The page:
Uncertainty, Anxiety And Optimism: What It Is Like To Work In A Sport That Has Come To A Standstill - UBITENNIS
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Uncertainty, Anxiety And Optimism: What It Is Like To Work In A Sport That Has Come To A Standstill

From travelling the world for tennis to self-isolation with an uncertain future, Ubitennis sheds light on those in the tennis industry directly affected by COVID-19…

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Just three months ago tennis coach and tactical analyst Mike James travelled the globe providing his expertise on the ATP Tour.

 

The founder of Tennis Data company Sportiii Analytics is working with the team of former world No.1 junior player Miomir Kecmanović, who reached the semi-finals of the New York Open in February. James’ job is to provide relevant data to Kecmanović based on the matches he played and travelled to the Doha Open in January.

“The year started well. I was out in Doha with the team. Miomir made the semi-finals, he beat (Jo-Wilfried) Tsonga, (Marton) Fucsovics and it was a really good tournament. He lost to (Andrey) Rublev, who has been on fire this year,” James reflected.
“The last tournament I was involved with was Acapulco and he had a great win against Alex de Minaur before losing to the champion Rafael Nadal.’
“He has had a good year in the sense of making good progress with his development and analytical side.”

Relishing in his job on the Tour, it all started to come crashing down on March 9th. A date that triggered the beginning of the longest suspension of play in the history of modern tennis. In what had originally been thought to be a serious health threat in China alone, the coronavirus swept through the world in devastating fashion. It is no longer safe to travel to certain areas as experts continue to research into a remedy to contain the previously unknown virus.

In light of the serious health threat, it was only a matter of time before the global sport of tennis would suffer. At first Indian Wells was cancelled, then Miami, then all events until April and now the suspension has been extended to at least July 13th. Leading the lower ranked players anxious about how they will make ends meat over the coming weeks. Some have already returned back to studying and others have embarked upon the online coaching.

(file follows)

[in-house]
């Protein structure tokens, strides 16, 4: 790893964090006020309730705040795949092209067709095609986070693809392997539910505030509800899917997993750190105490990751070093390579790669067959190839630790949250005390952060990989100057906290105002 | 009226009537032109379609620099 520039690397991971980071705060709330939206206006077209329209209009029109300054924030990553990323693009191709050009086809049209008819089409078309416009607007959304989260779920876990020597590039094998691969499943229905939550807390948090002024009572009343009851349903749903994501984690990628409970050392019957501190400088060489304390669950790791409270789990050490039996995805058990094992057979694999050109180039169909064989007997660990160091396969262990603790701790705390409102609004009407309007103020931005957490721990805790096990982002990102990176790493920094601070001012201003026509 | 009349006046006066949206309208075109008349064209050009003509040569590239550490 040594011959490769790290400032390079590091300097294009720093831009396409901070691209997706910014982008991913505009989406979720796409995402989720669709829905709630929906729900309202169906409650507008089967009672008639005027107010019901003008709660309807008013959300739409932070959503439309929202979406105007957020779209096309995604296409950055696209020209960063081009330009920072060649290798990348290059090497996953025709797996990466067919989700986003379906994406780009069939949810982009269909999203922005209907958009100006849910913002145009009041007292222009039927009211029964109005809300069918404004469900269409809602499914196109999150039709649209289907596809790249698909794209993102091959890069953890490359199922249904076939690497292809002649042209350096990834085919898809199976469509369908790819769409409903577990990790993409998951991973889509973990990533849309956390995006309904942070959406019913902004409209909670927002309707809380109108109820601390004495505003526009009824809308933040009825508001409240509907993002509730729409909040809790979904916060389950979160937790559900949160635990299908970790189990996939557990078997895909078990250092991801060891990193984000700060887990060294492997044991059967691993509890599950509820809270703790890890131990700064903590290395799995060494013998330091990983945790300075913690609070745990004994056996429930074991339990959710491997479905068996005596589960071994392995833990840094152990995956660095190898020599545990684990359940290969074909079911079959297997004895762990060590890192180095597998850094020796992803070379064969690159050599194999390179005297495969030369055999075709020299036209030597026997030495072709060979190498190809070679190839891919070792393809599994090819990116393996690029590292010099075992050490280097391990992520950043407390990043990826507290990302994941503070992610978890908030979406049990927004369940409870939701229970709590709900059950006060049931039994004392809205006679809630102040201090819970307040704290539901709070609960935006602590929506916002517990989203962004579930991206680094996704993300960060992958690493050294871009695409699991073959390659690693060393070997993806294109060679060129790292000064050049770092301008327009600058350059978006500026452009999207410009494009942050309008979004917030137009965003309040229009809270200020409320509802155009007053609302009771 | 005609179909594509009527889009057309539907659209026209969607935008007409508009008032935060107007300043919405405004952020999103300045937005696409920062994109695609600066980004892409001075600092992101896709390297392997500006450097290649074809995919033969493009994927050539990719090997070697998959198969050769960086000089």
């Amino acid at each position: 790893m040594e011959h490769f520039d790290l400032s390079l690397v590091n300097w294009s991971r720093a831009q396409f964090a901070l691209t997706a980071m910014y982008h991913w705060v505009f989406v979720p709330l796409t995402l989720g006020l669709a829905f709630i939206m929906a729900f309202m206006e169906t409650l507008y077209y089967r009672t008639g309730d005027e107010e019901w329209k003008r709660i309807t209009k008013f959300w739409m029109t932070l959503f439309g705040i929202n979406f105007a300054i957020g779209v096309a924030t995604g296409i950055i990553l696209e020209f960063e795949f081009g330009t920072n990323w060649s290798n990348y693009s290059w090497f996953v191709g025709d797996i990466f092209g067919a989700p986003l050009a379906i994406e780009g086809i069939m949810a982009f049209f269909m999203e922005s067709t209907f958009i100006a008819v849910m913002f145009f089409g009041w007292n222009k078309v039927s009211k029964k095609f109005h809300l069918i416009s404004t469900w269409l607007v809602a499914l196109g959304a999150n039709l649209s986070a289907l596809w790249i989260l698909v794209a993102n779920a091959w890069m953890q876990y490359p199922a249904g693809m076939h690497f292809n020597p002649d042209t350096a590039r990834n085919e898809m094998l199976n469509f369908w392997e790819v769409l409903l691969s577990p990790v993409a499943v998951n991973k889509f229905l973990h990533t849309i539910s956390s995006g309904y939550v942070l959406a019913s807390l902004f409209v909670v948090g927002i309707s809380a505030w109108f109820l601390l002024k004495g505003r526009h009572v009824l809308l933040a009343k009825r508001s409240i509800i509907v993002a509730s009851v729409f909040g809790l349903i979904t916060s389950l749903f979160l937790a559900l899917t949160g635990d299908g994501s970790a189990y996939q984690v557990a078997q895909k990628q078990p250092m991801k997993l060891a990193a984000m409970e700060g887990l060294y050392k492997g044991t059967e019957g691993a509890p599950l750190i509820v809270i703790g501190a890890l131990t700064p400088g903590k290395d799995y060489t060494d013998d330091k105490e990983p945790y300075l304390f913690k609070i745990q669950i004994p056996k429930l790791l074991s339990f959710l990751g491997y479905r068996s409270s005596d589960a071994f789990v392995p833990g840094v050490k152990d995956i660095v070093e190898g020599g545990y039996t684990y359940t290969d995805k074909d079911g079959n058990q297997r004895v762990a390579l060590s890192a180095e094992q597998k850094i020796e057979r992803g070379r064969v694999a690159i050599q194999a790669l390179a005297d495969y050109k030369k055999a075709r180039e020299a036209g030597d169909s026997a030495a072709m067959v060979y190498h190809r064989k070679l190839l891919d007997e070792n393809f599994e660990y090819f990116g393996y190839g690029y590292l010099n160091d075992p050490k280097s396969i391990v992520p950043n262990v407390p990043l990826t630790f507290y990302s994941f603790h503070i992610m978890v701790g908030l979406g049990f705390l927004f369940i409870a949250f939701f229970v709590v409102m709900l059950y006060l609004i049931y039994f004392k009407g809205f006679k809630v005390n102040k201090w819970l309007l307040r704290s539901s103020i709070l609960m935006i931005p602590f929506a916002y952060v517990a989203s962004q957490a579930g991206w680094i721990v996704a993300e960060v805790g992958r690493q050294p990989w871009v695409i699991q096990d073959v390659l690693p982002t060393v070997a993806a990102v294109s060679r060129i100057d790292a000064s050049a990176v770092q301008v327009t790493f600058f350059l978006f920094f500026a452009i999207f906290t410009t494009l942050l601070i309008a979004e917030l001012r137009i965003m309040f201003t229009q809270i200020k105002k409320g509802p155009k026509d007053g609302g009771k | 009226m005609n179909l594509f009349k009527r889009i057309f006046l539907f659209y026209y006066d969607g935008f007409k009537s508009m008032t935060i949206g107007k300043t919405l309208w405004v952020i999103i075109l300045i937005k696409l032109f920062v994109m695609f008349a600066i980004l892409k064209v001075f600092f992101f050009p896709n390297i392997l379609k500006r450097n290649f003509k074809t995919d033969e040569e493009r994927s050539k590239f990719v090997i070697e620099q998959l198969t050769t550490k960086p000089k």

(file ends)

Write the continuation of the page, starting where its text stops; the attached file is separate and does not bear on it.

James isn’t a pro, but he is one of the hundreds of behind the scenes workers affected by the suspension. At a glance, some would think tennis starts and stops with the player, but there’s much more to that. There are their physios, coaches, hitting partners and so on. In most circumstances, if the player cannot generate any income, their support staff will not get paid. The exceptions are those making big money at the top.

“My role is predominately based on playing matches on the Tour. So when he (Kecmanović) is not playing, there is not too much for me to do,” James explained.
“I am doing a lot of work behind the scenes with the game development and helping support him. But obviously there is a limit to how far that can go when he is not playing.”

Leicester-based James is not immune to the hardship despite his credentials. His previous role was supporting Magnus Norman for team Stan Wawrinka and other players he has worked with include doubles specialists Ante Pavic and Tomislav Brkic.

Fortunately, he and other British coaches has been given a lifeline by the British government and their pledge to support self-employed people like him. Although in other countries, it is a very different situation.

“Tennis coaches, physios and players are a self-employed entity. So everyone has their own individual case,” he explains.
“I’m from the UK and our government has been amazing in supporting self-employed people and furlong 80% of my last tax return.’
“I’m doing some online consultancy and a few other things to keep me busy, but the reality is my main income comes from the professional Tour.”

From worldwide travel to virtually house confinement

James pictured with Magnus Norman (left) and Jonas Arnesen (middle)

Like most of the world, James finds himself in lockdown waiting for the pandemic to reach a point where he can soon return back to everyday life. When that will be is unknown. Coming to terms with the prospect of being told what you can and can’t do it tough for anybody regardless of their job.

Perhaps the biggest issue a person may encounter at this time is their mental health. In one survey conducted by the American Psychiatric Association, 36% of respondents have said the pandemic has had a serious impact on their mental health. These findings will differ between countries and even sports, but the issue remains very much a serious factor in all forms of life.

“Personally, I am going through positive and negative moments of emotion,” James commented on his own circumstances.
“The positive thing is that we are all in this together and the coronavirus is not discriminated against in any walk of life.’
“Originally when Indian Wells was cancelled there was a mini panic in my household. Everybody around me was saying why was I getting so upset and anxious. I was aware then that I could see into the future and the domino effect that could be happening.”